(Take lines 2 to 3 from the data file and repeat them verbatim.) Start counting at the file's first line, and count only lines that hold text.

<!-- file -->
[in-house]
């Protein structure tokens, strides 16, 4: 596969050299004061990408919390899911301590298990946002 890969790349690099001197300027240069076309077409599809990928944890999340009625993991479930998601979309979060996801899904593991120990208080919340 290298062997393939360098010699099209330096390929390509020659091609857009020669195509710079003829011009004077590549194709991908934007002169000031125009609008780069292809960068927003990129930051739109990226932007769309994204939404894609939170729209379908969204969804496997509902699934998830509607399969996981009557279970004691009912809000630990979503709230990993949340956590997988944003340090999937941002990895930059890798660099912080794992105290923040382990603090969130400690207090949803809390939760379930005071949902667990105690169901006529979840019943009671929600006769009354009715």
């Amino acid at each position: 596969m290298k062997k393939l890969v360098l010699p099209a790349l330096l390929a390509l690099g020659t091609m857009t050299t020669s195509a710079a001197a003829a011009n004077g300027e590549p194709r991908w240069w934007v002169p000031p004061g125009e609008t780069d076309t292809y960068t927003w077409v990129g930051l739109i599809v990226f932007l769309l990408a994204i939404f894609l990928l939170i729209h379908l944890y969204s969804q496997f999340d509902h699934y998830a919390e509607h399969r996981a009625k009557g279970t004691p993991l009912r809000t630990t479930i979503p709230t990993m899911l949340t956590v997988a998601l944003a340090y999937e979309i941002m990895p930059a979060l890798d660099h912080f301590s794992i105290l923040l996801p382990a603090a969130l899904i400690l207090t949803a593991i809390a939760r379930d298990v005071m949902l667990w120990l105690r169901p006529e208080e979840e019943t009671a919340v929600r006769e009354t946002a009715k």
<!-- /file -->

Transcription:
């Protein structure tokens, strides 16, 4: 596969050299004061990408919390899911301590298990946002 890969790349690099001197300027240069076309077409599809990928944890999340009625993991479930998601979309979060996801899904593991120990208080919340 290298062997393939360098010699099209330096390929390509020659091609857009020669195509710079003829011009004077590549194709991908934007002169000031125009609008780069292809960068927003990129930051739109990226932007769309994204939404894609939170729209379908969204969804496997509902699934998830509607399969996981009557279970004691009912809000630990979503709230990993949340956590997988944003340090999937941002990895930059890798660099912080794992105290923040382990603090969130400690207090949803809390939760379930005071949902667990105690169901006529979840019943009671929600006769009354009715």
């Amino acid at each position: 596969m290298k062997k393939l890969v360098l010699p099209a790349l330096l390929a390509l690099g020659t091609m857009t050299t020669s195509a710079a001197a003829a011009n004077g300027e590549p194709r991908w240069w934007v002169p000031p004061g125009e609008t780069d076309t292809y960068t927003w077409v990129g930051l739109i599809v990226f932007l769309l990408a994204i939404f894609l990928l939170i729209h379908l944890y969204s969804q496997f999340d509902h699934y998830a919390e509607h399969r996981a009625k009557g279970t004691p993991l009912r809000t630990t479930i979503p709230t990993m899911l949340t956590v997988a998601l944003a340090y999937e979309i941002m990895p930059a979060l890798d660099h912080f301590s794992i105290l923040l996801p382990a603090a969130l899904i400690l207090t949803a593991i809390a939760r379930d298990v005071m949902l667990w120990l105690r169901p006529e208080e979840e019943t009671a919340v929600r006769e009354t946002a009715k």